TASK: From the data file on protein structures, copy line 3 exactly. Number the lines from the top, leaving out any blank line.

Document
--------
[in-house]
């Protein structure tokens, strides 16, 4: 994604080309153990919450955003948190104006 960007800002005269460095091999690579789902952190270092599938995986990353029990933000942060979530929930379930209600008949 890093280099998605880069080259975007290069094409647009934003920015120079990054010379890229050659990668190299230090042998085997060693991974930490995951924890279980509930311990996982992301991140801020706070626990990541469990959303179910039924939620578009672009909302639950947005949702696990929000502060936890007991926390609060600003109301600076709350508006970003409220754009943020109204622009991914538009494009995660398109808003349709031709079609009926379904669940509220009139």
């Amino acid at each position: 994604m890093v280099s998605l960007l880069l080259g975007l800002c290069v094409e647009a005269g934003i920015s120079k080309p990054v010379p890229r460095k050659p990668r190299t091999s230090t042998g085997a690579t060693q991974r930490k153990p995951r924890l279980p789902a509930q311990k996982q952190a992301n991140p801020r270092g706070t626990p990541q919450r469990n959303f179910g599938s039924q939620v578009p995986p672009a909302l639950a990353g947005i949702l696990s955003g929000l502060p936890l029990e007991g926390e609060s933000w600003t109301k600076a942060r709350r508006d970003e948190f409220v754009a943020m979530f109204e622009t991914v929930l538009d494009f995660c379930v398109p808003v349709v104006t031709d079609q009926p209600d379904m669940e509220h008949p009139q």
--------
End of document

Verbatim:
């Amino acid at each position: 994604m890093v280099s998605l960007l880069l080259g975007l800002c290069v094409e647009a005269g934003i920015s120079k080309p990054v010379p890229r460095k050659p990668r190299t091999s230090t042998g085997a690579t060693q991974r930490k153990p995951r924890l279980p789902a509930q311990k996982q952190a992301n991140p801020r270092g706070t626990p990541q919450r469990n959303f179910g599938s039924q939620v578009p995986p672009a909302l639950a990353g947005i949702l696990s955003g929000l502060p936890l029990e007991g926390e609060s933000w600003t109301k600076a942060r709350r508006d970003e948190f409220v754009a943020m979530f109204e622009t991914v929930l538009d494009f995660c379930v398109p808003v349709v104006t031709d079609q009926p209600d379904m669940e509220h008949p009139q």